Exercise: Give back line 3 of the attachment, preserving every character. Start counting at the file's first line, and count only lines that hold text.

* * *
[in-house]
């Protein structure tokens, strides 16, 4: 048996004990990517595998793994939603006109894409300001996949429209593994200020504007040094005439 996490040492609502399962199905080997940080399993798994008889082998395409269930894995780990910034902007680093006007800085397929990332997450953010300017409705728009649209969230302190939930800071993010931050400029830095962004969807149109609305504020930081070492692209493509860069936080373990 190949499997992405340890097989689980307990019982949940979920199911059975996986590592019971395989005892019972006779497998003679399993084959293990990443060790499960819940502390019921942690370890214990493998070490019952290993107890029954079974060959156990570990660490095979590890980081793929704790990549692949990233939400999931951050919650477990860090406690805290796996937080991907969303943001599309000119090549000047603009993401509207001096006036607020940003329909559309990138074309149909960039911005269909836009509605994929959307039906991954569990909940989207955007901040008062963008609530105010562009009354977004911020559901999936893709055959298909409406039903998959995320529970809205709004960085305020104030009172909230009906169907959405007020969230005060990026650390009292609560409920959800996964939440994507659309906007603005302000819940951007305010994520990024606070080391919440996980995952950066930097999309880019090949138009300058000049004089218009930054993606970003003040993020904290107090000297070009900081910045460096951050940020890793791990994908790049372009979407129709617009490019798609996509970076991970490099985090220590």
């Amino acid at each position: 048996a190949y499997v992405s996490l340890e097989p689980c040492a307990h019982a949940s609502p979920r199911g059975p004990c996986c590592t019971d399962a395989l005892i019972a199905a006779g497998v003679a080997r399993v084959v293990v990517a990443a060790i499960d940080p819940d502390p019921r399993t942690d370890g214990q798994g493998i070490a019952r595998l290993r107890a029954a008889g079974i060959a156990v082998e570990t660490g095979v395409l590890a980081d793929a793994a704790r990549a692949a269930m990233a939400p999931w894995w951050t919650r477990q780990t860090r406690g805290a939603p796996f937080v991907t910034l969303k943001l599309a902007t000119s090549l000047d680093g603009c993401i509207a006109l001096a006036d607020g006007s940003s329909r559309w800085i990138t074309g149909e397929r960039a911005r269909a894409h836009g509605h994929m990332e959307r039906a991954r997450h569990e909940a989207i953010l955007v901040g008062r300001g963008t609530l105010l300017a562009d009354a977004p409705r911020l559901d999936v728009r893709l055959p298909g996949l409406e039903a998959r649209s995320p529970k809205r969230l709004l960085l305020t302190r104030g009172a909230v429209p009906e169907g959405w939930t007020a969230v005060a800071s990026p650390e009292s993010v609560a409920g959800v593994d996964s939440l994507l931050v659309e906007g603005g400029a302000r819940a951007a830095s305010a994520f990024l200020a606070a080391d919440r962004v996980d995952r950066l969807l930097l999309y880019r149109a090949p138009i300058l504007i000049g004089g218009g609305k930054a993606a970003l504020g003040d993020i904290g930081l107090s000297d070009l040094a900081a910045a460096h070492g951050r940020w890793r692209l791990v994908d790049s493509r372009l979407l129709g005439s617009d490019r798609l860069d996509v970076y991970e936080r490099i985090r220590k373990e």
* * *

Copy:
């Amino acid at each position: 048996a190949y499997v992405s996490l340890e097989p689980c040492a307990h019982a949940s609502p979920r199911g059975p004990c996986c590592t019971d399962a395989l005892i019972a199905a006779g497998v003679a080997r399993v084959v293990v990517a990443a060790i499960d940080p819940d502390p019921r399993t942690d370890g214990q798994g493998i070490a019952r595998l290993r107890a029954a008889g079974i060959a156990v082998e570990t660490g095979v395409l590890a980081d793929a793994a704790r990549a692949a269930m990233a939400p999931w894995w951050t919650r477990q780990t860090r406690g805290a939603p796996f937080v991907t910034l969303k943001l599309a902007t000119s090549l000047d680093g603009c993401i509207a006109l001096a006036d607020g006007s940003s329909r559309w800085i990138t074309g149909e397929r960039a911005r269909a894409h836009g509605h994929m990332e959307r039906a991954r997450h569990e909940a989207i953010l955007v901040g008062r300001g963008t609530l105010l300017a562009d009354a977004p409705r911020l559901d999936v728009r893709l055959p298909g996949l409406e039903a998959r649209s995320p529970k809205r969230l709004l960085l305020t302190r104030g009172a909230v429209p009906e169907g959405w939930t007020a969230v005060a800071s990026p650390e009292s993010v609560a409920g959800v593994d996964s939440l994507l931050v659309e906007g603005g400029a302000r819940a951007a830095s305010a994520f990024l200020a606070a080391d919440r962004v996980d995952r950066l969807l930097l999309y880019r149109a090949p138009i300058l504007i000049g004089g218009g609305k930054a993606a970003l504020g003040d993020i904290g930081l107090s000297d070009l040094a900081a910045a460096h070492g951050r940020w890793r692209l791990v994908d790049s493509r372009l979407l129709g005439s617009d490019r798609l860069d996509v970076y991970e936080r490099i985090r220590k373990e």